Piatkus, Great Britain, 2016
Shamini Flint will be at the Terror Australia Festival in Cygnet 1 to 3 November 2019.
This is the seventh in the Inspector Singh series. Where have you been all my life, Inspector Singh?
Inspector Singh is a Sikh policeman based in Singapore, but his investigations take him far afield, this time to London. His presence in London, ostensibly, is to take part in a Commonwealth conference on policing and community relations.
However, the brutal murder and mutilation of a young woman, the cold case at the heart of interviews with community, inspires him to do what comes naturally to him – to investigate and to find the murderer. The trail quickly becomes murky with two other similar cases coming to light.
Below all of this runs the story of the family of the murdered woman – the doctor, the brother who runs the restaurant and the brother newly returned from Syria to become the ‘point of the sword’ in London. And below this runs the story of Regina de Klerk, head of the community policing task force and her husband Shaheed Muhammad. Fear not, all the stories intersect and it is finding out how this is so that is one of the many pleasures of this book.
Another of the deep pleasures of this novel is Mrs Singh, Inspector Singh’s formidable wife, who insists on accompanying him to London, having a fondness for shopping (at Harrods et al) and catching up on relatives.
Not content with shopping, however, she quickly becomes involved in Singh’s murder investigation, apparently drawn to the case out of a desire to see justice for the young woman who is the subject of the cold case, Fatima Daud. Apparently Mrs Singh sees Fatima as the child she could have had and this gives her courage to push on into places angels should fear to tread.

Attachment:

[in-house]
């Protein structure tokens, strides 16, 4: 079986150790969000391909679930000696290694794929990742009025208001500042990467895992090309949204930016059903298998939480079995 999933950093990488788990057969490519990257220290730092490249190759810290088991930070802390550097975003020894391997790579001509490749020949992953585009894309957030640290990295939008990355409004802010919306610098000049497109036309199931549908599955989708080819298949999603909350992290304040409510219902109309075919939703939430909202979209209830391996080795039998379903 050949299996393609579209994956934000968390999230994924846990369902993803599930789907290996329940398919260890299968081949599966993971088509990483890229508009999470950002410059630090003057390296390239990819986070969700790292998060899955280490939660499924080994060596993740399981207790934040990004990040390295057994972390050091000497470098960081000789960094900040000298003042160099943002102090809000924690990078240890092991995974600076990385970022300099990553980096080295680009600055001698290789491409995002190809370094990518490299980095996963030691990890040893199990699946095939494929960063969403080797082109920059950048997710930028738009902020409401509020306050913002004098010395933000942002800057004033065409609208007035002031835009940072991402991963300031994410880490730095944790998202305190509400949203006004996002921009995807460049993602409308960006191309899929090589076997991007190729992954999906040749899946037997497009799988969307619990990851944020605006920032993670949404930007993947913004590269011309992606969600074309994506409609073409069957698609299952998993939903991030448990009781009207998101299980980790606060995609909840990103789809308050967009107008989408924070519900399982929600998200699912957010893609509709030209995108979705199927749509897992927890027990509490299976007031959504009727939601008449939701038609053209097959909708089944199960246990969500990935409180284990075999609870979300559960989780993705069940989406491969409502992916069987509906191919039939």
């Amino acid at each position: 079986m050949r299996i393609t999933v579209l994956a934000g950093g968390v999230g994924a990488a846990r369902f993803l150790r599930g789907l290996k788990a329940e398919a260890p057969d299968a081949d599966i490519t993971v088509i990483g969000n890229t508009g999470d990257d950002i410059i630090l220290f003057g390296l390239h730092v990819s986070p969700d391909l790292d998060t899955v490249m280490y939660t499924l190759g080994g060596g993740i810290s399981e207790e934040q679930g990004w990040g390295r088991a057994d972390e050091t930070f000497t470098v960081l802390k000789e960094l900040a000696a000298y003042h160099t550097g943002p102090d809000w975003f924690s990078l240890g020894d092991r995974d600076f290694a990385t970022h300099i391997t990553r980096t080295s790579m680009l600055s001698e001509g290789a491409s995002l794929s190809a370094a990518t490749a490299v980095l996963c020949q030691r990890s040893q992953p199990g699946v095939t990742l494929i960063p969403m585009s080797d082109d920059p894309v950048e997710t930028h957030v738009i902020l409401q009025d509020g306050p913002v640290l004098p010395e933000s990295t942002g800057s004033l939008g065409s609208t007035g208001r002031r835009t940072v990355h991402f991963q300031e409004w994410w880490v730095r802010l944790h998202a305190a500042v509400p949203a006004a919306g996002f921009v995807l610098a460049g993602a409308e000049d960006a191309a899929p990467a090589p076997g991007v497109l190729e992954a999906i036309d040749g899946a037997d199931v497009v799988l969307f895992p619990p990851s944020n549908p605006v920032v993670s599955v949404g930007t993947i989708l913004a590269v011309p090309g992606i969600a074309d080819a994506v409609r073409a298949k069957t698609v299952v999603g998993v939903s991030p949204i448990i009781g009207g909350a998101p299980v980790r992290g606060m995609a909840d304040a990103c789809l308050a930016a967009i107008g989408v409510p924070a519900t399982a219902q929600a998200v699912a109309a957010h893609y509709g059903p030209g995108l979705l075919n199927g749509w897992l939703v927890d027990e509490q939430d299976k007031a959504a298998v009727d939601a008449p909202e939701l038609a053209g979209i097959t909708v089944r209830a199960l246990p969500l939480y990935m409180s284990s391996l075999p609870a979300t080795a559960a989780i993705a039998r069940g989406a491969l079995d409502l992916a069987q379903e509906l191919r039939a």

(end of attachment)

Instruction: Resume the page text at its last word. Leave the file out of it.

This is one of those stories where you want to shout at the good folk, ‘No, don’t go there alone. Wait for the back up.’ It’s a cross between watching a Scandi noir TV thriller and sitting in the audience at a panto – ‘Look out behind you!”
In the midst of these crime scenes, Shamini Flint cleverly directs us to consider the nature of love and family. Inspector Singh, highly likeable even in his grumbling bouts, thinks about what life would be like without Mrs Singh, thorn in his side though she can be. The two other families central to the story must also work their way through questions of familial loyalty, the consequences of tradition, the thorny issue of who to trust and the cost of obedience.
I have made this sound terribly serious. And while the crimes and the contemporary social issues explored in this story are undeniably grim and serious, the book is full of gentle humour that had me laughing out loud.
A great deal of this in expressed in Inspector Singh’s thoughts and muttered remarks. I especially liked his ‘Bollocks to Dickens’ comment at a crucial and dire place in the plot. It follows a reference to A Tale of Two Cities and it is perhaps for this reason as well as the action that follows that it is so chuckle worthy.
Now that I have met Inspector Singh, I need to go back to the six stories in the back catalogue as soon as I can. He has established himself immediately and squarely in my favourites list.